Steve-O has done a lot of crazy things in his life. What do you think his Best Story Ever is about?
Well, we'll say this: Charlie Sheen's Comedy Roast, bibi gun nipple piercing, Mike Tyson, Bam Margera and a boxing glove, a kung-fu instructor, and an on-stage medical procedure are all involved. And it sounds even more ridiculous when he tells it.
Steve-O is performing at Yuk Yuks in Ajax, Ontario today (December 14) at 8 pm and 10:30 pm, and tomorrow at 7 pm and 10:30 pm. You'll want to see that.
Tickets are available here: http://www.yukyuks.com/index.cfm?action= club&venueID=632
George Stroumboulopoulos Tonight airs Weeknights at 7 pm on CBC Television
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The Traditional Art of Storytelling.
The seanachaí made use of a range of storytelling conventions, styles of speech and gestures that were peculiar to the Irish folk tradition and characterized them as practitioners of their art. Although tales from literary sources found their way into the repertoires of the seanchaithe, a traditional characteristic of their art was the way in which a large corpus of tales was passed from one practitioner to another without ever being written down.
Because of their role as custodians of an indigenous non-literary tradition, the seanachaí are widely acknowledged to have inherited -- although informally -- the function of the filí(poets) of pre-Christian Ireland.
Some seanachaí were itinerants, traveling from one community to another offering their skills in exchange for food and temporary shelter. Others, however, were members of a settled community and might be termed "village storytellers."
The distinctive role and craft of the seanchaí is particularly associated with the Gaeltacht (the Irish-speaking areas of Ireland), although storytellers recognizable as seanachaí were also to be found in rural areas throughout English-speaking Ireland. In their storytelling, some displayed archaic Hiberno-English idiom and vocabulary distinct from the style of ordinary conversation.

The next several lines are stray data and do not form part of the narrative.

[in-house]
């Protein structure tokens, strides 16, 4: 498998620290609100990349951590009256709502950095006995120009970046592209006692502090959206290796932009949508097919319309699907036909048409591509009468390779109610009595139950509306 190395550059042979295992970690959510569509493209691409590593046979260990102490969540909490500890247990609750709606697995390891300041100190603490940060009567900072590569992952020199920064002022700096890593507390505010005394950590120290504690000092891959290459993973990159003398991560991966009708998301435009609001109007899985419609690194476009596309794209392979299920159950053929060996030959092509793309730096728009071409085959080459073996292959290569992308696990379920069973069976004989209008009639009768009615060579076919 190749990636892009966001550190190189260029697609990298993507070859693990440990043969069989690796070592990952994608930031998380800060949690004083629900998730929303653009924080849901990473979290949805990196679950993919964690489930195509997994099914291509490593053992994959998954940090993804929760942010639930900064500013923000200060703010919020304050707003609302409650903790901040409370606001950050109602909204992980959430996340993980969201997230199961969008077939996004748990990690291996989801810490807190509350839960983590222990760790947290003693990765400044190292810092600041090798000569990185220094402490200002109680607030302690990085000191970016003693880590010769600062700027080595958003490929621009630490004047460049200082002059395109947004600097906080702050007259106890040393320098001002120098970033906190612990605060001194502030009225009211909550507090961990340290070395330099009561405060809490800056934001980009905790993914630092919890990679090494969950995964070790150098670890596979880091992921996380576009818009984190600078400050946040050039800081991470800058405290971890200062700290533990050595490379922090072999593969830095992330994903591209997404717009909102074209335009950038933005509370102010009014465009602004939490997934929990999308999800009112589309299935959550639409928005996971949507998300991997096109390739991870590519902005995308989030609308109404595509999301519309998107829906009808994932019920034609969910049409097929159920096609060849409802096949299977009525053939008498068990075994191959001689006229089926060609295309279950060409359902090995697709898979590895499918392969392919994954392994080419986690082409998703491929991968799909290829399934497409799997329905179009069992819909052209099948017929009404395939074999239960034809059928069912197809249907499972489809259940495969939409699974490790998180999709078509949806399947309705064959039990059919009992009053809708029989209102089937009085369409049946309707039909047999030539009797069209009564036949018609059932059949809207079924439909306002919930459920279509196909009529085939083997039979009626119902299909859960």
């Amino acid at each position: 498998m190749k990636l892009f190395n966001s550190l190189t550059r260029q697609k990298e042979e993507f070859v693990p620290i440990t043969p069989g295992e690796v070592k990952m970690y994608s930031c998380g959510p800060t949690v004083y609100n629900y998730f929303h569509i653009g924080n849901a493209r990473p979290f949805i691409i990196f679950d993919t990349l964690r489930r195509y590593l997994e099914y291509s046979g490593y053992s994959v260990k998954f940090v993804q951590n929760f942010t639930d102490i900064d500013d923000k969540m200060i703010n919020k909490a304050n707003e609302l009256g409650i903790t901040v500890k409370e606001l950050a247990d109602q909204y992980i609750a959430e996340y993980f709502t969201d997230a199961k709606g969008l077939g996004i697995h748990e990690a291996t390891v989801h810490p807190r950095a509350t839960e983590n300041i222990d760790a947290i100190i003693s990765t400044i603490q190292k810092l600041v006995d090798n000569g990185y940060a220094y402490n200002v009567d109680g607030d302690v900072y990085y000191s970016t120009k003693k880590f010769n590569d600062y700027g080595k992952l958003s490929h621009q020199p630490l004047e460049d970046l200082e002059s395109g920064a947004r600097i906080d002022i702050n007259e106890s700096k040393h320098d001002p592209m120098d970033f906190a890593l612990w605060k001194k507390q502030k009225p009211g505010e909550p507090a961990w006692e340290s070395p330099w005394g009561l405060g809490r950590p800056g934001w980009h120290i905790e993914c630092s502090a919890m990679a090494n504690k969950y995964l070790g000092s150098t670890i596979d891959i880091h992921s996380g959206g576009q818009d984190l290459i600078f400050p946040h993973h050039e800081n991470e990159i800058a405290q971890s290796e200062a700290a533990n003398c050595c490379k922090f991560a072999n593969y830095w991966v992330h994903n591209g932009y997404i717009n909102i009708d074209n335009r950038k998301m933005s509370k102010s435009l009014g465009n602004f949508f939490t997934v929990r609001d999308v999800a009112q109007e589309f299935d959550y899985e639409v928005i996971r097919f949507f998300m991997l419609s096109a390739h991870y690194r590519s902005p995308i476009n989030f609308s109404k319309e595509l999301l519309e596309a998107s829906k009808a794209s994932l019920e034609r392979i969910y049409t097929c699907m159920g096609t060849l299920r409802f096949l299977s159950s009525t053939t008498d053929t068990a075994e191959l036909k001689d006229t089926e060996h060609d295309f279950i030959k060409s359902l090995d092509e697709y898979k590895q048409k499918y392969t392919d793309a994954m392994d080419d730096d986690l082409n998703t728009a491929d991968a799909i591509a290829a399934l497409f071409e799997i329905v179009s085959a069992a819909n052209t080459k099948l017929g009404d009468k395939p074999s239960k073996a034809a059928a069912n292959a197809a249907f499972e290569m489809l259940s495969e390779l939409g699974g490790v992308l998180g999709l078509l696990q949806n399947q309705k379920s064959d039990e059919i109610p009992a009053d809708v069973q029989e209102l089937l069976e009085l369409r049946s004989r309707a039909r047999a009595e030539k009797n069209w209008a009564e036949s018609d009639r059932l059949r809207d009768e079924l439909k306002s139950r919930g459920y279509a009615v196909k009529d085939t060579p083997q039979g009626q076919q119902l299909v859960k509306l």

Eamon Kelly (1914 -- October 24, 2001) was an Irish actor and author.
Kelly was born in Sliabh Luachra, County Kerry, Ireland. The son of Ned Kelly and Johanna Cashman, Eamon left school at age 14 to become an apprentice carpenter to his father, a wheelwright. He first became interested in acting after viewing a production of Juno and the Paycock.
Both an actor and storyteller, he became a member of the RTÉ actors group in 1952. He is best known for his performances of storytelling on stage, radio, and television. As an actor, he worked extensively with both the Gate Theatre and Abbey Theatre in Dublin. He was also nominated for a 1966 Tony Award in the category Actor, Supporting, or Featured (Dramatic) for his role in Brian Friel's Philadelphia, Here I Come.
Cults' new music video for "Go Outside", directed by Isaiah Seret. Cults is a new band from Manhattan which found public acclaim on the strength of music posted to its bandcamp page, and whose first album is now available for preorder.
The Story of Cap & Trade is a fast-paced, fact-filled look at the leading climate solution being discussed at Copenhagen and on Capitol Hill. Host Annie Leonard introduces the energy traders and Wall Street financiers at the heart of this scheme and reveals the "devils in the details" in current cap and trade proposals: free permits to big polluters, fake offsets and distraction from whats really required to tackle the climate crisis. If youve heard about Cap & Trade, but arent sure how it works (or who benefits), this is the film is for you.
G. Edward Griffin marshals the evidence that cancer is a deficiency disease - like scurvy or pellagra - aggravated by the lack of an essential food compound in modern man's diet. That substance is vitamin B17. In its purified form developed for cancer therapy, it is known as Laetrile. This story is not approved by orthodox medicine. The FDA, the AMA, and The American Cancer Society have labeled it fraud and quackery. Yet the evidence is clear that here, at last, is the final answer to the cancer riddle. Why has orthodox medicine waged war against this non-drug approach? The author contends that the answer is to be found, not in science, but in politics - and is based upon the hidden economic and power agenda of those who dominate the medical establishment. With billions of dollars spent each year on research, with other billions taken in on the sale of cancer-related drugs, and with fund-raising at an all-time high, there are now more people making a living from cancer than dying from it. If the solution should be found in a simple vitamin, this gigantic industry could be wiped out over night. The result is that the politics of cancer therapy is more complicated than the science.
Annie Leonard explains the life cycle of consumer goods in this fascinating, animated video about the life of a product from raw material production, to shipping through various wholesalers all over the world, to being shelved at your local retailer, to eventually (sometimes) getting purchased by you (the end consumer), and finally to the trash heap where we dump things we've consumed. As she explains, its a vicious UNSUSTAINABLE circle.
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ORDER DVD: http://www.storyofstuff.com/dvd.html